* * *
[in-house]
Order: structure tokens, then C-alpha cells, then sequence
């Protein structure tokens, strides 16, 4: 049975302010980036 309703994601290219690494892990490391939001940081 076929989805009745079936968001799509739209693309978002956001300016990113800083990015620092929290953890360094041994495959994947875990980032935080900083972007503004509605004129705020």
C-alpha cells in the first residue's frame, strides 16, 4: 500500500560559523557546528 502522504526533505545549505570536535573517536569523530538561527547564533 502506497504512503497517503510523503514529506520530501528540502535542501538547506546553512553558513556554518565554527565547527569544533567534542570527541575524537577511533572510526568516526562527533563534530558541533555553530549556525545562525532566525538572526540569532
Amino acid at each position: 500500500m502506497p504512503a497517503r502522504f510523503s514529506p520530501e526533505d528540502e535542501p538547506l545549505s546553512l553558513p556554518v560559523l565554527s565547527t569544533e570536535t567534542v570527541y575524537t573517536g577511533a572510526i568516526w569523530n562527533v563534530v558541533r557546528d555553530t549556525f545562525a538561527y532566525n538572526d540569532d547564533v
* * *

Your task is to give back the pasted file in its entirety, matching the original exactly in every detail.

[in-house]
Order: structure tokens, then C-alpha cells, then sequence
């Protein structure tokens, strides 16, 4: 049975302010980036 309703994601290219690494892990490391939001940081 076929989805009745079936968001799509739209693309978002956001300016990113800083990015620092929290953890360094041994495959994947875990980032935080900083972007503004509605004129705020």
C-alpha cells in the first residue's frame, strides 16, 4: 500500500560559523557546528 502522504526533505545549505570536535573517536569523530538561527547564533 502506497504512503497517503510523503514529506520530501528540502535542501538547506546553512553558513556554518565554527565547527569544533567534542570527541575524537577511533572510526568516526562527533563534530558541533555553530549556525545562525532566525538572526540569532
Amino acid at each position: 500500500m502506497p504512503a497517503r502522504f510523503s514529506p520530501e526533505d528540502e535542501p538547506l545549505s546553512l553558513p556554518v560559523l565554527s565547527t569544533e570536535t567534542v570527541y575524537t573517536g577511533a572510526i568516526w569523530n562527533v563534530v558541533r557546528d555553530t549556525f545562525a538561527y532566525n538572526d540569532d547564533v